The 5 Worst Moms in History


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Labeling someone as a bad mom, let alone the worst, should never be done lightly, as being a mom is certainly no easy task. While modern moms often wear “mom guilt” for every decision they make or don’t make as a badge of honor, some moms on this list had no such problem. So, while you might think you are a “bad mom” for letting your kids eat too much ice cream or have unlimited screen time, there were mothers in history who would, let’s say, do worse and not blink an eye. Here are the five worst moms in history.

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1. Mary Ball Washington

America’s Grandmother, Mary Ball Washington, as the mother of the first U.S. president, George Washington, could give any modern-day Tiger Mom a run for her money with her iron-willed parenting style. Born in 1708 in Virginia, Mary was a widow managing a plantation and raising five children by the time she was 35. 

While George was off making history, Mary was at home, penning letters that might as well have started with “George send money” and occasionally implying that his revolutionary activities were giving her gray hairs. Some historians, like James Thomas Flexner, often describe her as demanding and somewhat possessive—half Mommy Dearest and half helicopter mother. She clung to her son’s purse strings like a general strategizing over territory. She had a knack for public lamentation over her sacrifices, and during the height of the American Revolution, rumors swirled that she harbored royalist sympathies. Other historians argue that the negative portrayals of Mary as a bad mother have been inaccurate or unfairly biased, suggesting that while she may not have been a saint, she wasn’t necessarily bent on draining George’s wallet or sabotaging his ambitions.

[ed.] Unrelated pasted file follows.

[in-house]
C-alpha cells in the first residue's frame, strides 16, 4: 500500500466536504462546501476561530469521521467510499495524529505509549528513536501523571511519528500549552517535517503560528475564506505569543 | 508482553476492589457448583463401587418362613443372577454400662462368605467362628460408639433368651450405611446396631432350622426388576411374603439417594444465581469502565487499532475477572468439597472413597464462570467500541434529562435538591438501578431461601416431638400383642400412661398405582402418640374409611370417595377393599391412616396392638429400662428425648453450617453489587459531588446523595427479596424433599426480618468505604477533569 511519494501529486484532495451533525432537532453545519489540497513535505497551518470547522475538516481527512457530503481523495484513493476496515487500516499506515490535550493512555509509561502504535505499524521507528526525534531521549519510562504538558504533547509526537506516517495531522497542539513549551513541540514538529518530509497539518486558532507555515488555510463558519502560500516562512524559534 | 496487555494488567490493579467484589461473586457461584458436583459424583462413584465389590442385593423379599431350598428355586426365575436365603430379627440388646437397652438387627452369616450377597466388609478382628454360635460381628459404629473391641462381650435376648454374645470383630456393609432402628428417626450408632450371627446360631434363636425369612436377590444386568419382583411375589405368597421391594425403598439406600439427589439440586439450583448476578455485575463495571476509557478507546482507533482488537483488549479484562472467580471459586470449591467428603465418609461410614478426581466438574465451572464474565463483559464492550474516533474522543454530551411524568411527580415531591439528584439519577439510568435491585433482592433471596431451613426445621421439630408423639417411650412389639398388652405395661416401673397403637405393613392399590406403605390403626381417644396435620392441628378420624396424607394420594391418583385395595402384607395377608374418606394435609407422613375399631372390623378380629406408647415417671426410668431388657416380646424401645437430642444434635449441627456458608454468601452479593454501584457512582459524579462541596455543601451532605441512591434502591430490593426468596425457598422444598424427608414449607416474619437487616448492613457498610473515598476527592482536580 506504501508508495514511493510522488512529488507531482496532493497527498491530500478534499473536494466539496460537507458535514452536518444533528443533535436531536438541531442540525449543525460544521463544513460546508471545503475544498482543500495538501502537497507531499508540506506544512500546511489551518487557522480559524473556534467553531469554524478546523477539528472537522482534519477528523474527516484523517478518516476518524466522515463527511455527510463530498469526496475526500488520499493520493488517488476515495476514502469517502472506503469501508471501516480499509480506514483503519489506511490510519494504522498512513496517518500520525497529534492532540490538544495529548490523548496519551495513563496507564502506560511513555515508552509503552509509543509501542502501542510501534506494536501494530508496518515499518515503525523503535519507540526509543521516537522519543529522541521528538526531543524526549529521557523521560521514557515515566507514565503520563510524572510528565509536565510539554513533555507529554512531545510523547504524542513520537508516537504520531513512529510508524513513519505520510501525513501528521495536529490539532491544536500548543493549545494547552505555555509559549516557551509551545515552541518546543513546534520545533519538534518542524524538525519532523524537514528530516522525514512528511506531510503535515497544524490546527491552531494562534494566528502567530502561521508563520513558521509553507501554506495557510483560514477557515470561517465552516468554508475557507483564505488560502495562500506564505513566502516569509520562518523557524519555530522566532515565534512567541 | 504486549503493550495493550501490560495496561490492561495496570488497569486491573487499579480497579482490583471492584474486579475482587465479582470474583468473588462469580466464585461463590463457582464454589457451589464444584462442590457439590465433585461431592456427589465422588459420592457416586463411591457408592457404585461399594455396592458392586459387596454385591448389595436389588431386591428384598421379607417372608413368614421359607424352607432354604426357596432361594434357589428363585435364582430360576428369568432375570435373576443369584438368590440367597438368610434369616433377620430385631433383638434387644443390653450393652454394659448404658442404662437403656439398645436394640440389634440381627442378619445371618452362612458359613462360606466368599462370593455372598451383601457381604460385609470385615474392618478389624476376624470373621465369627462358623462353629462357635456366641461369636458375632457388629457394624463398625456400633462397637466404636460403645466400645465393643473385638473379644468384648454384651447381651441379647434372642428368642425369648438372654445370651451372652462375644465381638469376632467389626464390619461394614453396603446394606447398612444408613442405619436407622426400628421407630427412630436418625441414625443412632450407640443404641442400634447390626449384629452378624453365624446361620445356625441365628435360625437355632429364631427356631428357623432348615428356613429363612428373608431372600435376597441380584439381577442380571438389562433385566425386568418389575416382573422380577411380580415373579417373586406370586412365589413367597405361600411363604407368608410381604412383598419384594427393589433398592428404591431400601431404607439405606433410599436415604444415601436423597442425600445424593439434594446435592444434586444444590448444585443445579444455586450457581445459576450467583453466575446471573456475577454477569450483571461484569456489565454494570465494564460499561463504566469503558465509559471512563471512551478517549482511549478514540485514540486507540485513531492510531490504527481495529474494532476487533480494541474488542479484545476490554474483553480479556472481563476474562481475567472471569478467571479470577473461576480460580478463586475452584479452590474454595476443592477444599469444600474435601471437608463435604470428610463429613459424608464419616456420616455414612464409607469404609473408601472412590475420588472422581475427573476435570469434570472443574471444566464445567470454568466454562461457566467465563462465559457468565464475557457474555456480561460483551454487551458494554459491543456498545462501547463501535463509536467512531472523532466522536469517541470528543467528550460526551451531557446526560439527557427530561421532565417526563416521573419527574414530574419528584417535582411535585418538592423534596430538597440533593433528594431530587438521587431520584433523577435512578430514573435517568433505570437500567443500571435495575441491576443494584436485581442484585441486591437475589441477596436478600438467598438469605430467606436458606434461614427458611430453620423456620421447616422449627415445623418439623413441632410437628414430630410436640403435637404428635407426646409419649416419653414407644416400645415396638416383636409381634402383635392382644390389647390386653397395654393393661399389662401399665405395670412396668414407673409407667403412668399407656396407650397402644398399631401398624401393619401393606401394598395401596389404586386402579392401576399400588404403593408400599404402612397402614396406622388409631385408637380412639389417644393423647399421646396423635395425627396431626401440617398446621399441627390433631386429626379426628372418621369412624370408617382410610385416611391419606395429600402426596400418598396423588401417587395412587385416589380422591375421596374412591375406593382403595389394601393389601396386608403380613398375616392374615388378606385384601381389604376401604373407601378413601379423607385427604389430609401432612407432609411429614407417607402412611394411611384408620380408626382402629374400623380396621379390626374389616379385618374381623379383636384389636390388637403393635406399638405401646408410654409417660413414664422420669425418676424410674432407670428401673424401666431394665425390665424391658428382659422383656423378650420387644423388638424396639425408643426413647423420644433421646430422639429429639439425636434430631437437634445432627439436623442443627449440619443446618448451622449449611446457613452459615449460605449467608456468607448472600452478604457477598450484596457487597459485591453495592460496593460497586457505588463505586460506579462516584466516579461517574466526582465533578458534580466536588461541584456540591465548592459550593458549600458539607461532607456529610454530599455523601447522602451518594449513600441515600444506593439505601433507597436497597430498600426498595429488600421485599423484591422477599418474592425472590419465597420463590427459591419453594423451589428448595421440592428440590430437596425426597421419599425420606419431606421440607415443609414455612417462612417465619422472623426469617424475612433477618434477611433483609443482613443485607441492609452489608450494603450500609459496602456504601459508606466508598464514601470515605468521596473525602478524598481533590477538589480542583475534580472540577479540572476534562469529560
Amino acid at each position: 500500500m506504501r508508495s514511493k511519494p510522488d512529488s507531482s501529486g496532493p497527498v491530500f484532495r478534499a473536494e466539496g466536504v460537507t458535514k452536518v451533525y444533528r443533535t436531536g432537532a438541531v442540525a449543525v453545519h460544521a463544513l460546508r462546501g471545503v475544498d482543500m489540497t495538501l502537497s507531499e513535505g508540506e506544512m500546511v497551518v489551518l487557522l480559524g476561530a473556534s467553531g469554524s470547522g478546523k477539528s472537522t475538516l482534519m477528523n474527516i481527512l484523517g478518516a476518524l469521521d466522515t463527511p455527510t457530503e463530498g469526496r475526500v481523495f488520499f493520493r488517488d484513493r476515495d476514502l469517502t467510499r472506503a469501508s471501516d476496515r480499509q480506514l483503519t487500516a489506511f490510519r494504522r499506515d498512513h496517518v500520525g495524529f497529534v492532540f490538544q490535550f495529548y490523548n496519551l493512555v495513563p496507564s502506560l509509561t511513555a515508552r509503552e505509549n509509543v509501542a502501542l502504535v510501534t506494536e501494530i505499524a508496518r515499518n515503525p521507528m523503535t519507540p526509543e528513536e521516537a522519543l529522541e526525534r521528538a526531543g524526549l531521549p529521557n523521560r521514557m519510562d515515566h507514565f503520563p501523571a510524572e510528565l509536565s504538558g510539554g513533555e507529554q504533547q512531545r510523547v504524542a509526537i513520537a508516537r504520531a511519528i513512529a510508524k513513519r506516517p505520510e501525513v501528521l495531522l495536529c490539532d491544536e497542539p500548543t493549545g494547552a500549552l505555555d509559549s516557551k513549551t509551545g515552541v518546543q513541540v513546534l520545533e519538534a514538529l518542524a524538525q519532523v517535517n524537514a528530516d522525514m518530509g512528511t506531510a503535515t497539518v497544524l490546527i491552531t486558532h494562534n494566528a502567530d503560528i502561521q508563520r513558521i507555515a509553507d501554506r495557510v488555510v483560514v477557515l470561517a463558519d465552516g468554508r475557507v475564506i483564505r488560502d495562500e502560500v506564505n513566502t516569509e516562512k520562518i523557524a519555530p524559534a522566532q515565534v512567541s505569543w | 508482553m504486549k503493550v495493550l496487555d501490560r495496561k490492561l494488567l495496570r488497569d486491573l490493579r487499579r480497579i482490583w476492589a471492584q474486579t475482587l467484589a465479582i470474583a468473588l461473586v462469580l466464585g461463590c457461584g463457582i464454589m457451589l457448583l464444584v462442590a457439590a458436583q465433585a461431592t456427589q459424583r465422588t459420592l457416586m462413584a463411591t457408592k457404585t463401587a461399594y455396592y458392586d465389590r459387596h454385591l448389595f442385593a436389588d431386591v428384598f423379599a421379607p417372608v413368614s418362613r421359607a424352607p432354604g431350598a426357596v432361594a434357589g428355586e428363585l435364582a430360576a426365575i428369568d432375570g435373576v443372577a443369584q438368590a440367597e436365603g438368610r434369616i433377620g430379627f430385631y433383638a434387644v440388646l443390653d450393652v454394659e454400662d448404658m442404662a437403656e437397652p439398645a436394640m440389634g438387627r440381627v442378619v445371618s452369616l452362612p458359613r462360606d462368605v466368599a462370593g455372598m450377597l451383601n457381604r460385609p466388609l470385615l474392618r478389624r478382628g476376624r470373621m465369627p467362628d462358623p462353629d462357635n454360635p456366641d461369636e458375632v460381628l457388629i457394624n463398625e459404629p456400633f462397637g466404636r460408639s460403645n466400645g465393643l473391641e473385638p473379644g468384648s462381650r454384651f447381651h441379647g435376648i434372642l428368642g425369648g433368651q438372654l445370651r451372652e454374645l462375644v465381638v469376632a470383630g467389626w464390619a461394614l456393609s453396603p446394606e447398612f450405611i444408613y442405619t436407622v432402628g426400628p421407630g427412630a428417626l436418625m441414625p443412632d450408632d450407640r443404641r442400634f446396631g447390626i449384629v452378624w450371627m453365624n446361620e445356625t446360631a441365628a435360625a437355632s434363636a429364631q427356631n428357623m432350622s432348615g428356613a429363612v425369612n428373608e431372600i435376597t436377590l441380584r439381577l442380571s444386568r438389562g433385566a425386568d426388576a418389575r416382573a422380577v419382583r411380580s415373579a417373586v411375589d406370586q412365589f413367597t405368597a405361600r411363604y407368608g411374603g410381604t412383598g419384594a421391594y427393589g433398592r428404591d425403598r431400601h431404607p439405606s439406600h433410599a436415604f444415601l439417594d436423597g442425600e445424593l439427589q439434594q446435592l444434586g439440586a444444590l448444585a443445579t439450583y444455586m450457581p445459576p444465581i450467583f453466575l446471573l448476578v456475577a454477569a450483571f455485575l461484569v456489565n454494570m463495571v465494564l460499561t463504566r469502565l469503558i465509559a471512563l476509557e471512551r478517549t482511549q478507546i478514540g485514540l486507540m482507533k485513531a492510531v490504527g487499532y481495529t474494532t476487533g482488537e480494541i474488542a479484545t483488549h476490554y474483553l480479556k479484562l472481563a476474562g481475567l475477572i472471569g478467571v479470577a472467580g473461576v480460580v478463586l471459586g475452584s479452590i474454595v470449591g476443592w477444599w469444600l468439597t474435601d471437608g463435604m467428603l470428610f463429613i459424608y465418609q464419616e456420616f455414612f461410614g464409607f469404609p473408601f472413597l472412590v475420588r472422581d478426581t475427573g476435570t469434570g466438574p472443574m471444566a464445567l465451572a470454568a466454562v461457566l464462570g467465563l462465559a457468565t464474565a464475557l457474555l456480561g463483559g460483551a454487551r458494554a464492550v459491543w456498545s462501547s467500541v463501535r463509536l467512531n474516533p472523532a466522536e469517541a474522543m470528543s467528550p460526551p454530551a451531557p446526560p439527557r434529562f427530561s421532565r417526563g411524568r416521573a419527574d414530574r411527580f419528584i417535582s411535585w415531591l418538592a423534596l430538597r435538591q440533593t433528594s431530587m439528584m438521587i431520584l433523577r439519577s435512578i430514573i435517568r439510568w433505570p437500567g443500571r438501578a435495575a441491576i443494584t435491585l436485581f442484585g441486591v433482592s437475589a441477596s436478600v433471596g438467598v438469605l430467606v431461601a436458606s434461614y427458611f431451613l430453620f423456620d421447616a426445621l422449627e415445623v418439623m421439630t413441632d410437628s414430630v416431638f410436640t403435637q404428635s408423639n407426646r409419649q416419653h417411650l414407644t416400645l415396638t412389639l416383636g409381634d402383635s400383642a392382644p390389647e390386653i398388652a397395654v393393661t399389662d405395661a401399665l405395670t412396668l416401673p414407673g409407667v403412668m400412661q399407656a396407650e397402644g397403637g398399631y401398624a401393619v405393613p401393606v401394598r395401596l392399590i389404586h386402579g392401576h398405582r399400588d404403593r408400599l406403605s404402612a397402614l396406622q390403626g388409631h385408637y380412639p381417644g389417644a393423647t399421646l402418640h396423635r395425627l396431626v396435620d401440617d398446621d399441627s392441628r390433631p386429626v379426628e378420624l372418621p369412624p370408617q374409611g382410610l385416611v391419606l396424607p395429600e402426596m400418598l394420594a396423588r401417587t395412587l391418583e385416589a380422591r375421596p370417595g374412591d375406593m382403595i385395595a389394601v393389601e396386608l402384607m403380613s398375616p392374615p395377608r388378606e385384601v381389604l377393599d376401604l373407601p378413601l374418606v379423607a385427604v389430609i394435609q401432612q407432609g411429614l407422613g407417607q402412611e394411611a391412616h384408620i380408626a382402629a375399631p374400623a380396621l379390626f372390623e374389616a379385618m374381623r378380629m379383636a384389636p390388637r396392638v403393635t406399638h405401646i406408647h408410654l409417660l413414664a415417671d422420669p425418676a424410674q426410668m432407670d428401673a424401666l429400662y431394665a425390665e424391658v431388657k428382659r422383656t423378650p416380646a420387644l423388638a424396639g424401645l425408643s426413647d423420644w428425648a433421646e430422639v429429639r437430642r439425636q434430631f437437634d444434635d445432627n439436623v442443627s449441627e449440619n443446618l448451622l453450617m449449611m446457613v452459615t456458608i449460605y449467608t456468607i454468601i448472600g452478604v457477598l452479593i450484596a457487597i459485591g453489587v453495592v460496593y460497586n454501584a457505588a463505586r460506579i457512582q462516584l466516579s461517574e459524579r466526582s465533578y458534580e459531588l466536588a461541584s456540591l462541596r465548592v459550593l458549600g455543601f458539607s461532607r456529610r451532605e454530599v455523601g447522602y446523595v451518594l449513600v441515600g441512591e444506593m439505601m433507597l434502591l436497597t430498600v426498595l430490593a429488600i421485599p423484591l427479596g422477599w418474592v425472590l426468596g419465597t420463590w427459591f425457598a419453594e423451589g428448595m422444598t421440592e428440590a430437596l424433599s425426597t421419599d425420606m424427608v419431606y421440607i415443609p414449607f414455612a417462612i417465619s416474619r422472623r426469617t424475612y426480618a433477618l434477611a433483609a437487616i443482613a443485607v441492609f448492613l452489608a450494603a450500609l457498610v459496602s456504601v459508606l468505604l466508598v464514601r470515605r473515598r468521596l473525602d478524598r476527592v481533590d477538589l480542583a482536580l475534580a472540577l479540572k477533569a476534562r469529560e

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2. Wu Zetian

Wu Zetian, China’s only female emperor (624–705), may have aced the imperial exams of political savvy and ruthlessness, but when it came to motherhood, let’s just say she wasn’t winning any parenting awards. Early in her ascent within the imperial court, Wu Zetian gave birth to a daughter in 637 AD, who died shortly after birth under suspicious circumstances. Wu Zetian accused Empress Wang, the reigning empress, of murdering the child. This accusation led to the deposition and removal of Empress Wang from the court, significantly altering the power dynamics within the palace and clearing Wu Zetian’s path to greater influence. Some historians suggest that Wu Zetian herself might have orchestrated her own daughter’s death as a strategic move to frame Empress Wang and eliminate her as a rival.

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3. Queen Victoria